If you're interested in where science and technology might take humanity over the next million years, you might want to check out a new series from National Geographic called Year Million. Part science fiction, part speculative commentary, the show explores what could happen to humanity if we actually achieve some of today's scientific moonshots, like extreme longevity, human-equivalent AI, fully immersive VR, and space colonization.

The series' advisers included futurists like George Dvorsky and Michio Kaku, as well as science fiction writers like N.K. Jemisin. Their commentary is interspersed with the story of a family whose members go through all the changes created by technology. Thanks to life extension, they get to live for a million years and see the Earth and humanity utterly transformed.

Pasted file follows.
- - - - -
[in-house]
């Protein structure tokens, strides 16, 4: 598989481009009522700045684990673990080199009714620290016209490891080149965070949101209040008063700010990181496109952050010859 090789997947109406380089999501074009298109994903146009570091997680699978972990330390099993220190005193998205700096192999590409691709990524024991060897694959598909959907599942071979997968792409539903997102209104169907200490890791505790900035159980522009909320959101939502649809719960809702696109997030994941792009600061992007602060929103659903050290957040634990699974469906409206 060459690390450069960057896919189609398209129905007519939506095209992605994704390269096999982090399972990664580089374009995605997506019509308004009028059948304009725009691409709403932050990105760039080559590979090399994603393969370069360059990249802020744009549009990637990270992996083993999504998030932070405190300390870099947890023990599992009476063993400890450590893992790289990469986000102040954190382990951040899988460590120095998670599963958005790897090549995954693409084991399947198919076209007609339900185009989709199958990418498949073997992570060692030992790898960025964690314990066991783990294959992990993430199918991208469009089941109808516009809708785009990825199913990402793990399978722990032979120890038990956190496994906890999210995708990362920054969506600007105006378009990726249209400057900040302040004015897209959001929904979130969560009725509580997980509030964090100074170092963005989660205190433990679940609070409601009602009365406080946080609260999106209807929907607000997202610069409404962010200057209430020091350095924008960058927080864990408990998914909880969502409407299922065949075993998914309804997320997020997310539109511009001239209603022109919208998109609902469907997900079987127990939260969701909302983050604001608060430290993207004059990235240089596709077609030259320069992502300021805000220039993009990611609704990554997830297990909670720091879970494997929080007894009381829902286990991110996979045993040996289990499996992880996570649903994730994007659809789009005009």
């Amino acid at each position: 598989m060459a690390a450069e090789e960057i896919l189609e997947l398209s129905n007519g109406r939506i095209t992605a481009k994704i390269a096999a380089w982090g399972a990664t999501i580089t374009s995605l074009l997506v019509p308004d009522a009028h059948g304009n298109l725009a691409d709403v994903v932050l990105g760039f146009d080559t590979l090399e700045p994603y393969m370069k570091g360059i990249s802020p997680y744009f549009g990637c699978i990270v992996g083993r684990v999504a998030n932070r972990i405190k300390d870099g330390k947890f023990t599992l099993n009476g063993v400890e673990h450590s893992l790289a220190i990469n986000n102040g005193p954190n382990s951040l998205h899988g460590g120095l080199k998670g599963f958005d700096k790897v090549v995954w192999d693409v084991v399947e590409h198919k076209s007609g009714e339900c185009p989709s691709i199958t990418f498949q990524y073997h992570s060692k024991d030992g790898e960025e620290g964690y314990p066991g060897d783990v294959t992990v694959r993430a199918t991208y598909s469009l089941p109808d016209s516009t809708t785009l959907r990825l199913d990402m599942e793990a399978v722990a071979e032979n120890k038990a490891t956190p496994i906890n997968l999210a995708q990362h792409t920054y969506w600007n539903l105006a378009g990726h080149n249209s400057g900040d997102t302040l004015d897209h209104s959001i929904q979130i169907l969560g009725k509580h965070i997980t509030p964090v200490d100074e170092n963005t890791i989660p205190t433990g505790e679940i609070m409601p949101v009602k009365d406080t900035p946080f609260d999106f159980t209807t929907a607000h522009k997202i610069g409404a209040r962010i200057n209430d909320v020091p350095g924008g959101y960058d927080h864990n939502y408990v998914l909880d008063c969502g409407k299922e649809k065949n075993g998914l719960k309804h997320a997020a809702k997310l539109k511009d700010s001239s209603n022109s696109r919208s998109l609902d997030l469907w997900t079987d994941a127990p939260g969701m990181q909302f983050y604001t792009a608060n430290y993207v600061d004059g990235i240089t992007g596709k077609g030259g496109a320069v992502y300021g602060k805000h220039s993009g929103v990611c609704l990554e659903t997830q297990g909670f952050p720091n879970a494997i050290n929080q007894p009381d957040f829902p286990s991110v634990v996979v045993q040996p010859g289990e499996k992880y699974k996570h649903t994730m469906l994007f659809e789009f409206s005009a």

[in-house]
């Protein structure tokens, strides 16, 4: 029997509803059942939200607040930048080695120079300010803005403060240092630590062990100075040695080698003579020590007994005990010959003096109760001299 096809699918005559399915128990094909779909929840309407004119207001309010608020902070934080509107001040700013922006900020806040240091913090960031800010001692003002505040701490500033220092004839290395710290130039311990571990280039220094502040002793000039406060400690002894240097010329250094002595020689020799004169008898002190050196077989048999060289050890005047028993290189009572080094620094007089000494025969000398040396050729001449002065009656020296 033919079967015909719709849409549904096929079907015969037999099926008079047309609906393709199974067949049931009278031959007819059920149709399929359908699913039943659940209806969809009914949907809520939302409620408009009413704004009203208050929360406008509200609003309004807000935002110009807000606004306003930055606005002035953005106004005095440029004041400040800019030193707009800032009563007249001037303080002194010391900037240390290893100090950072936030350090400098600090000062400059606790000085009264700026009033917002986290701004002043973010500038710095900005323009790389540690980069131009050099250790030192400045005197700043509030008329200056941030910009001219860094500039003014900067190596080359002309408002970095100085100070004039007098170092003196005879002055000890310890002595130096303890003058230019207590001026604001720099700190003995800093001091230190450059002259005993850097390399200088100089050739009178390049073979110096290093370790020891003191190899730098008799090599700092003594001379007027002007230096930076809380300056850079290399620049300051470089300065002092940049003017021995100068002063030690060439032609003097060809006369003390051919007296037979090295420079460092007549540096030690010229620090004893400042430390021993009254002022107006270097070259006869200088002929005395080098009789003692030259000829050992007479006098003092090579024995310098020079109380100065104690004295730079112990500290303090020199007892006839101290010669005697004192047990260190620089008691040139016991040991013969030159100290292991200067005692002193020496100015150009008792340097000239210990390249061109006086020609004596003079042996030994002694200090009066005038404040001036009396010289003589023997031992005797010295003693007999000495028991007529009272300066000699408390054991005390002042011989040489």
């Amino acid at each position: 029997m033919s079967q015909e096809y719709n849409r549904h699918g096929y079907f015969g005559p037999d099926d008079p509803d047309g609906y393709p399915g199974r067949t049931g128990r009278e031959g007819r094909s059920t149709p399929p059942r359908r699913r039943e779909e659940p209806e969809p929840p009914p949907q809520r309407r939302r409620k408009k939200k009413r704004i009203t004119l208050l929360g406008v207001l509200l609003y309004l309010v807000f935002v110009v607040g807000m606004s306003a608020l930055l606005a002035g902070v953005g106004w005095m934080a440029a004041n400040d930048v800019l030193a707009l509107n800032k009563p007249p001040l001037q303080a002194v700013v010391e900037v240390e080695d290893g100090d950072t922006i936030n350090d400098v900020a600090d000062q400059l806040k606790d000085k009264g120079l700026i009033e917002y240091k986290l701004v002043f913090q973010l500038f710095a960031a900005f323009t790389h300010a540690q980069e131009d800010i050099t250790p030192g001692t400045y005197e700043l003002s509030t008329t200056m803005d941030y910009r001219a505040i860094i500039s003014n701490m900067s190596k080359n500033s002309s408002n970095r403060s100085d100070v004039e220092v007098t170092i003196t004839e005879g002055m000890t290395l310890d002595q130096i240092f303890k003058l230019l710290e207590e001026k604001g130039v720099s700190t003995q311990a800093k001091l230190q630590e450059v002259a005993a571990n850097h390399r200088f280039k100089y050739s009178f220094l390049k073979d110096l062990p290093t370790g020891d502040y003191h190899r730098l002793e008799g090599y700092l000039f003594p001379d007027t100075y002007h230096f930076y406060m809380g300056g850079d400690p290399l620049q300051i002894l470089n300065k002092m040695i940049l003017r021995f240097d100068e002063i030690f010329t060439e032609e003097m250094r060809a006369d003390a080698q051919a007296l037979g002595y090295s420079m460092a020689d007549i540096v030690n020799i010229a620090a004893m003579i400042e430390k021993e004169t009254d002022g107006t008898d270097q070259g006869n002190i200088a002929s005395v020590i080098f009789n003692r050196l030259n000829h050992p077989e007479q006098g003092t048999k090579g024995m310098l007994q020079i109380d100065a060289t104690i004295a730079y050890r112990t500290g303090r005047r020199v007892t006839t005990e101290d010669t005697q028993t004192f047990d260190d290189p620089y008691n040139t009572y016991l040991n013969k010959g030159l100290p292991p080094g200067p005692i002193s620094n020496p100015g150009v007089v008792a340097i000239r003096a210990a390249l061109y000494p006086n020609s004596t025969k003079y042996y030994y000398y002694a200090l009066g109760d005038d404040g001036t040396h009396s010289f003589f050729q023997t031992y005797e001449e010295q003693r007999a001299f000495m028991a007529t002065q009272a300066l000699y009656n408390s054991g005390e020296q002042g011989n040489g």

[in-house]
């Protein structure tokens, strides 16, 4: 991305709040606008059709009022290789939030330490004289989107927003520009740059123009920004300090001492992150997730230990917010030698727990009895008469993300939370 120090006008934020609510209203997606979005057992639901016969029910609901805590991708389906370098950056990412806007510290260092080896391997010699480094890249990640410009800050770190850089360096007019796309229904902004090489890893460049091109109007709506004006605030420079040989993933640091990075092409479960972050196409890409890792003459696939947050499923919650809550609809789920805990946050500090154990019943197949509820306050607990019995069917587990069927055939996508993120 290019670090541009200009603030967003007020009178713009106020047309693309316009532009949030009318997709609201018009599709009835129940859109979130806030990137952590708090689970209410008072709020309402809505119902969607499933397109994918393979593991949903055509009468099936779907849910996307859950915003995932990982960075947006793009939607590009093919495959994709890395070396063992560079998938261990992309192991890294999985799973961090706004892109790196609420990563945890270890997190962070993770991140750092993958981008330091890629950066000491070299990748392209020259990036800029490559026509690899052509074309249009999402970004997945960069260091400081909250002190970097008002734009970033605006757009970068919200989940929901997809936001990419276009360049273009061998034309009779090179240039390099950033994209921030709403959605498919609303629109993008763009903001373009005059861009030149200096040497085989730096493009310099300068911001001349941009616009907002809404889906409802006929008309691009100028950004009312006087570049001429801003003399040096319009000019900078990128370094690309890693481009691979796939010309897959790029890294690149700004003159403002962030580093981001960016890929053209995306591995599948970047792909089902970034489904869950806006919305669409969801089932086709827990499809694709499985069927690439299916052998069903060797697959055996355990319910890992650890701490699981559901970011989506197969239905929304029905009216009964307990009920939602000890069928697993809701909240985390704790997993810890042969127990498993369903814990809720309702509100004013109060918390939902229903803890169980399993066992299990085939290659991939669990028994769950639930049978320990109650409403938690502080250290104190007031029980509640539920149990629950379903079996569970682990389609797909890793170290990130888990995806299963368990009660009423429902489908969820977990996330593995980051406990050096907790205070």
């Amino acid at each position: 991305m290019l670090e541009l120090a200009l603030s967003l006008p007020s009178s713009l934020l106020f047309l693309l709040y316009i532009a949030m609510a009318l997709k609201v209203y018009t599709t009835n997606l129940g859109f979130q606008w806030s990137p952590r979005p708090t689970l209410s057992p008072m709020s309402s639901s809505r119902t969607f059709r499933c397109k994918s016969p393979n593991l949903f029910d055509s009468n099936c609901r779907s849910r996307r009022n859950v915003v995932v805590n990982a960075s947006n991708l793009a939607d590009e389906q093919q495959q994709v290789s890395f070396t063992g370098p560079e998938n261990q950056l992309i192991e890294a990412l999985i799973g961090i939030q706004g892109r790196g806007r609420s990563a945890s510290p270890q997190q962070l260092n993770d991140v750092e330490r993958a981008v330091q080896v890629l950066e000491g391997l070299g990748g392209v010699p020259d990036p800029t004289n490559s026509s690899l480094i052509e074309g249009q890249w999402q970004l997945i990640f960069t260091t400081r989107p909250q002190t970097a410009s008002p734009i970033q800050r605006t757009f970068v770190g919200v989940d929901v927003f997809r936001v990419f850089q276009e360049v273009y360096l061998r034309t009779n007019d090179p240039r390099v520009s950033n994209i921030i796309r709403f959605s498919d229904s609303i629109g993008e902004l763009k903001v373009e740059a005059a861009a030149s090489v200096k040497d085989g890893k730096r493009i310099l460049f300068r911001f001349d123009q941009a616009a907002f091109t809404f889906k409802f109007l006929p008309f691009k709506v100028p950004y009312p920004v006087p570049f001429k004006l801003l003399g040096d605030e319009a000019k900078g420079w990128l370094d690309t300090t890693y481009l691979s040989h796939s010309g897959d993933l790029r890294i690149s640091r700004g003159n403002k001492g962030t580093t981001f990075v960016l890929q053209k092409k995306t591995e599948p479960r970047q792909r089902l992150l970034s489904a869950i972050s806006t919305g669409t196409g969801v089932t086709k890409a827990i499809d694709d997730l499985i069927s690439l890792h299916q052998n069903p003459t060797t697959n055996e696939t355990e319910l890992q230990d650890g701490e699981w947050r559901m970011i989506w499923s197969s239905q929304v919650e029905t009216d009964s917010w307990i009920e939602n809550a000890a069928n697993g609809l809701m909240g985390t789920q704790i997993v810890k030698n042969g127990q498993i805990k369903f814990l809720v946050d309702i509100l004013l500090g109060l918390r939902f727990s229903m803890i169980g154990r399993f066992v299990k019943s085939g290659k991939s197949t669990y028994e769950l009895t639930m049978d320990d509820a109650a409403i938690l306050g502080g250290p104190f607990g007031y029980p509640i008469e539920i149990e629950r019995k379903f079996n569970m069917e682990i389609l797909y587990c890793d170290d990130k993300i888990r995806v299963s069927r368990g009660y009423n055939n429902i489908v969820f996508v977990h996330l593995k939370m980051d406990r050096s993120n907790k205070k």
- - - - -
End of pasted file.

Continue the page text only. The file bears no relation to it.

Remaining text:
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[syndicated profile] arstechnica_feed

Posted by Jon Brodkin

Enlarge (credit: Getty Images | Atypeek)

Two Democratic senators have asked Federal Communications Commission Chairman Ajit Pai to explain why "FCC security personnel reportedly manhandled, threatened, and ejected" a journalist who was trying to ask questions after last week's net neutrality vote.

Senators Tom Udall (D-N.M.) and Maggie Hassan (D-N.H.) sent a letter to Pai Friday, one day after CQ Roll Call reporter John Donnelly accused FCC guards of forcing him out of the building when he was trying to talk to Pai and Commissioner Michael O'Rielly.

Udall and Hassan wrote: